New brain imaging technology is helping researchers to bridge the gap between art and science by mapping the different ways in which the brain responds to poetry and prose.
Scientists at the University of Exeter used state-of-the-art functional magnetic resonance imaging (fMRI) technology, which allows them to visualise which parts of the brain are activated to process various activities.
No one had previously looked specifically at the differing responses in the brain to poetry and prose. In research published in the Journal of Consciousness Studies, the team found activity in a “reading network” of brain areas which was activated in response to any written material.
But they also found that more emotionally charged writing aroused several of the regions in the brain which respond to music. These areas, predominantly on the right side of the brain, had previously been shown as to give rise to the “shivers down the spine” caused by an emotional reaction to music.
When volunteers read one of their favourite passages of poetry, the team found that areas of the brain associated with memory were stimulated more strongly than ‘reading areas’, indicating that reading a favourite passage is a kind of recollection. In a specific comparison between poetry and prose, the team found evidence that poetry activates brain areas, such as the posterior cingulate cortex and medial temporal lobes, which have been linked to introspection.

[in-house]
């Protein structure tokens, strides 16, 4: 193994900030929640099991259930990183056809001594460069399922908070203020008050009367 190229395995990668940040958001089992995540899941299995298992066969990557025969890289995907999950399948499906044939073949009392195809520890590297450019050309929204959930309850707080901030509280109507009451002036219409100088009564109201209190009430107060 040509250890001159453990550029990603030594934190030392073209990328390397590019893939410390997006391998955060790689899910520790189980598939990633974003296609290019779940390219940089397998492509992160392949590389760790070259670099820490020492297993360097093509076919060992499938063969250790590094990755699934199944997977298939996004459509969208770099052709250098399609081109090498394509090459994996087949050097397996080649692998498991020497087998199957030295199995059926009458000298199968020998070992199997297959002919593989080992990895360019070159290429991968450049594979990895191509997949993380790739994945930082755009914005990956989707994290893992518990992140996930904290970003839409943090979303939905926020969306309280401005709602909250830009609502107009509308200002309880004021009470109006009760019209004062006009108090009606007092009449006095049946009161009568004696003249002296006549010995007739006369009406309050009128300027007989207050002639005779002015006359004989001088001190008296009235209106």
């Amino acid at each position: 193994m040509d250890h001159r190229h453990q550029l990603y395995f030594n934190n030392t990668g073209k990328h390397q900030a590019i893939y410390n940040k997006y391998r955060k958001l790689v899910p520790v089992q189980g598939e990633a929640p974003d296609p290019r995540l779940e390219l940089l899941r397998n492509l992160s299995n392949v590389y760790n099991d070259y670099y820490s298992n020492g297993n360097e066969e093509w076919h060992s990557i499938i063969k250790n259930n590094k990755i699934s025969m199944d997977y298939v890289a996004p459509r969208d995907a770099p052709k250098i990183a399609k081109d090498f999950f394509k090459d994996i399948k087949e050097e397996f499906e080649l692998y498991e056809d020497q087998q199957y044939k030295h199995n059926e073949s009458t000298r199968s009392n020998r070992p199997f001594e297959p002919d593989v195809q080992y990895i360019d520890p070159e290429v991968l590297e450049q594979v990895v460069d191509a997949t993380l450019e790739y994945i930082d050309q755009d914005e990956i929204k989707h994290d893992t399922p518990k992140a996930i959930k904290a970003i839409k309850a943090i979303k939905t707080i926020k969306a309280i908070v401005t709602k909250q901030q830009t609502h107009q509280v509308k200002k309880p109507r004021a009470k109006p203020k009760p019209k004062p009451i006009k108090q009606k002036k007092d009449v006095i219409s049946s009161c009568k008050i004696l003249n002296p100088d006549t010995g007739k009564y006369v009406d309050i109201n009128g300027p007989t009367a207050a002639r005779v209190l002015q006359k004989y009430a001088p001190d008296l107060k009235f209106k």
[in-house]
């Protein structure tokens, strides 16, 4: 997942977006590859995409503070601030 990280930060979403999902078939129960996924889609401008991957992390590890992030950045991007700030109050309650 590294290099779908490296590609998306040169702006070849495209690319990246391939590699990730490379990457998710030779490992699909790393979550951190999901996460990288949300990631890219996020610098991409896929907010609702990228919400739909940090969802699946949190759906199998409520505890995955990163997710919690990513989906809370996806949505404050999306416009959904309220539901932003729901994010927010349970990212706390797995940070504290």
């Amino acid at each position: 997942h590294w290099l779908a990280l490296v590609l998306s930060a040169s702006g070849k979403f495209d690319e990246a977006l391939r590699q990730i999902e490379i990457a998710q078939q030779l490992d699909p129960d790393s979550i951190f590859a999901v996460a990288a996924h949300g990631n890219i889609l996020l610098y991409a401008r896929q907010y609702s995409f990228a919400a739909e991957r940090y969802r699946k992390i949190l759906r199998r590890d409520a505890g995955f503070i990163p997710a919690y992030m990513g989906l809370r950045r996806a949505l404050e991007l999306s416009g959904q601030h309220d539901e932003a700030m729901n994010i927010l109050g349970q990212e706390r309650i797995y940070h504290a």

Professor Adam Zeman, a cognitive neurologist from the University of Exeter Medical School, worked with colleagues across Psychology and English to carry out the study on 13 volunteers, all faculty members and senior graduate students in English. Their brain activity was scanned and compared when reading literal prose such as an extract from a heating installation manual, evocative passages from novels, easy and difficult sonnets, as well as their favourite poetry.
Professor Zeman said: “Some people say it is impossible to reconcile science and art, but new brain imaging technology means we are now seeing a growing body of evidence about how the brain responds to the experience of art. This was a preliminary study, but it is all part of work that is helping us to make psychological, biological, anatomical sense of art.”